PI Original Adam Doster Friday April 4th, 2008, 12:22pm

Dem State Rep. Challenging Illinois' Regressive Flat Income Tax

State Sen. Kirk Dillard, a Hinsdale Republican, called it "class warfare." Others have named it "the Robin Hood referendum." But Rep. Mike Smith (D-Canton) has offered a simple solution to the state's revenue problem: double the 3 percent state income ...

State Sen. Kirk Dillard, a Hinsdale Republican, called it "class warfare." Others have named it "the Robin Hood referendum." But Rep. Mike Smith (D-Canton) has offered a simple solution to the state's revenue problem: double the 3 percent state income tax rate for individuals and joint tax filers who make more than a quarter-million dollars a year.

If the downstate lawmaker's proposal passes, Illinois voters would decide in November if this group of taxpayers (which represents 5 percent of the state's tax filers and an estimated 107,000 people) should contribute 6 percent of their income. According to the Daily Herald, "the increase would generate nearly $3 billion annually to be split equally among education funding, state-sponsored construction and tax relief in the form of doubling the personal exemption for those making less than $250,000 annually." And as Dan Johnson-Weinberger noted this morning, it appears that a number of downstate representatives are supporting Smith's amendment, which is encouraging.

Progressive tax reform is an issue that should resonate with Illinois residents. Thanks to a heavy reliance on property and sales taxes and a constitutionally-mandated flat income tax, Illinois' tax structure is one of the most regressive in the nation. Kelly Davis, a representative from the non-profit Institute on Taxation and Economic Policy, told a House subcommittee last year (pdf) that on average, the bottom 20 percent of Illinois households paid 12.8 percent of their 2004 income in state and local taxes while the top 1 percent only paid 4.6 percent (after taking federal deductions for state and local taxes into account). Everyone in the bottom 80 percent of the income distribution scale bears a heavier burden than the national average as well. From Davis' report:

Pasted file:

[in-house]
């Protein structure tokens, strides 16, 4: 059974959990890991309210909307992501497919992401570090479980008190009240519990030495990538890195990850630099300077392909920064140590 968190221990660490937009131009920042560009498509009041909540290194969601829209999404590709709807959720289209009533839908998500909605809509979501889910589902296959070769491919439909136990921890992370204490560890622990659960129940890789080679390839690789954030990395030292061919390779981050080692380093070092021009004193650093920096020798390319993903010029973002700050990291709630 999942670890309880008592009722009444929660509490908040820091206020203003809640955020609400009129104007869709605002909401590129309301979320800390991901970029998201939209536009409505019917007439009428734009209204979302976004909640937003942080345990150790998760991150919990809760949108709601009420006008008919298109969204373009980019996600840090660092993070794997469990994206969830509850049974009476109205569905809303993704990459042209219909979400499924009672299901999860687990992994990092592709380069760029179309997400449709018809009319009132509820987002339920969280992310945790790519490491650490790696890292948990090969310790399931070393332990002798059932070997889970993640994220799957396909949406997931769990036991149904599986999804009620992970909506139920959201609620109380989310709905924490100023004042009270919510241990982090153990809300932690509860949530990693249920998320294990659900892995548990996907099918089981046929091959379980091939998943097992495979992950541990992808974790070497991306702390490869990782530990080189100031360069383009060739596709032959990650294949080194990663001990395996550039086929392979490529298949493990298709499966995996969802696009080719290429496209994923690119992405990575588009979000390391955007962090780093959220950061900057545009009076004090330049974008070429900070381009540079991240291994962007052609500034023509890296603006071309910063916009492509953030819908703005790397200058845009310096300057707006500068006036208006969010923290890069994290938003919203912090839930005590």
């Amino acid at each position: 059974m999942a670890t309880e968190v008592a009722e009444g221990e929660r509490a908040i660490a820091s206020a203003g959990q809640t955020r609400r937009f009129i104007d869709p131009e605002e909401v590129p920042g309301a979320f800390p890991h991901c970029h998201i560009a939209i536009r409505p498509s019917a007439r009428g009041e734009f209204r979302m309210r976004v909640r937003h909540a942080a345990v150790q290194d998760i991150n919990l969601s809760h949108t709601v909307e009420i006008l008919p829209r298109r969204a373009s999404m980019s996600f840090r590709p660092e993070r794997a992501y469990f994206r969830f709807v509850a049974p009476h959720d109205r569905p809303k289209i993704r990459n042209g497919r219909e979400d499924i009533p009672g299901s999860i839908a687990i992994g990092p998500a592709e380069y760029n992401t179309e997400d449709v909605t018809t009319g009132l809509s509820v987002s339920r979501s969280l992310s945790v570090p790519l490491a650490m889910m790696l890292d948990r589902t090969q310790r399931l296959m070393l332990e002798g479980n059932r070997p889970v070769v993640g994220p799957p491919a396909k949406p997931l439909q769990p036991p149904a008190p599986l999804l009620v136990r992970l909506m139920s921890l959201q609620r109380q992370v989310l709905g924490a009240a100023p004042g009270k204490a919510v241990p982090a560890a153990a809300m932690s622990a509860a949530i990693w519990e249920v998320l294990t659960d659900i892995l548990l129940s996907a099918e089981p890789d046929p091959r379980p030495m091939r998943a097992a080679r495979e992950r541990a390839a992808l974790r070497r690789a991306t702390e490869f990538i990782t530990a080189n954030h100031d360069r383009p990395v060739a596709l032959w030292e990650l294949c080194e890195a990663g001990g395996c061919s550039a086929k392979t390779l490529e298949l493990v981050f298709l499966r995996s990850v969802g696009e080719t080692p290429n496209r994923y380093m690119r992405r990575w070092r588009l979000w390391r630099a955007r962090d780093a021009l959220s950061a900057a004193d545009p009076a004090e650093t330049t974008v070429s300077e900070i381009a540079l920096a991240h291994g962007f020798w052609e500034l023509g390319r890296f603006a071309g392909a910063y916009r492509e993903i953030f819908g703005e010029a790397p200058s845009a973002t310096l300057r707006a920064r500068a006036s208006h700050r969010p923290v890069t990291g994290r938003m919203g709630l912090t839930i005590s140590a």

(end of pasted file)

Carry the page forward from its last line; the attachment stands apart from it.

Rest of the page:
(More after the jump ...)

Of the 40 states that collect income taxes, Illinois is one of only seven that charges a flat income tax rate. The other 33, including our bordering states of Wisconsin, Iowa, and Missouri, have a graduated tax rate that is proportionate to a household's income. For instance, Wisconsin income taxes range from 4.6 percent to 6.75 percent, while Iowa's rates range from 0.36 percent to 8.98 percent.

Tax reform couldn't come at a more crucial time, as Gov. Blagojevich recently estimated that the state budget shortfall could soon hit $5 billion. It's a trend that's sweeping the nation:

At least half of the nation's states are facing budget shortfalls, some of them severe, and policymakers in most of the states affected are proposing and passing often-painful measures to trim costs and close the gaps. Spending on schools is being slashed, after-school programs are being curtailed and teachers are being notified of potential layoffs. Health-care assistance is being cut for the elderly, the disabled and the poor. Some government offices, such as motor vehicle department locations, will start closing on weekends, and some state workers are receiving pink slips.

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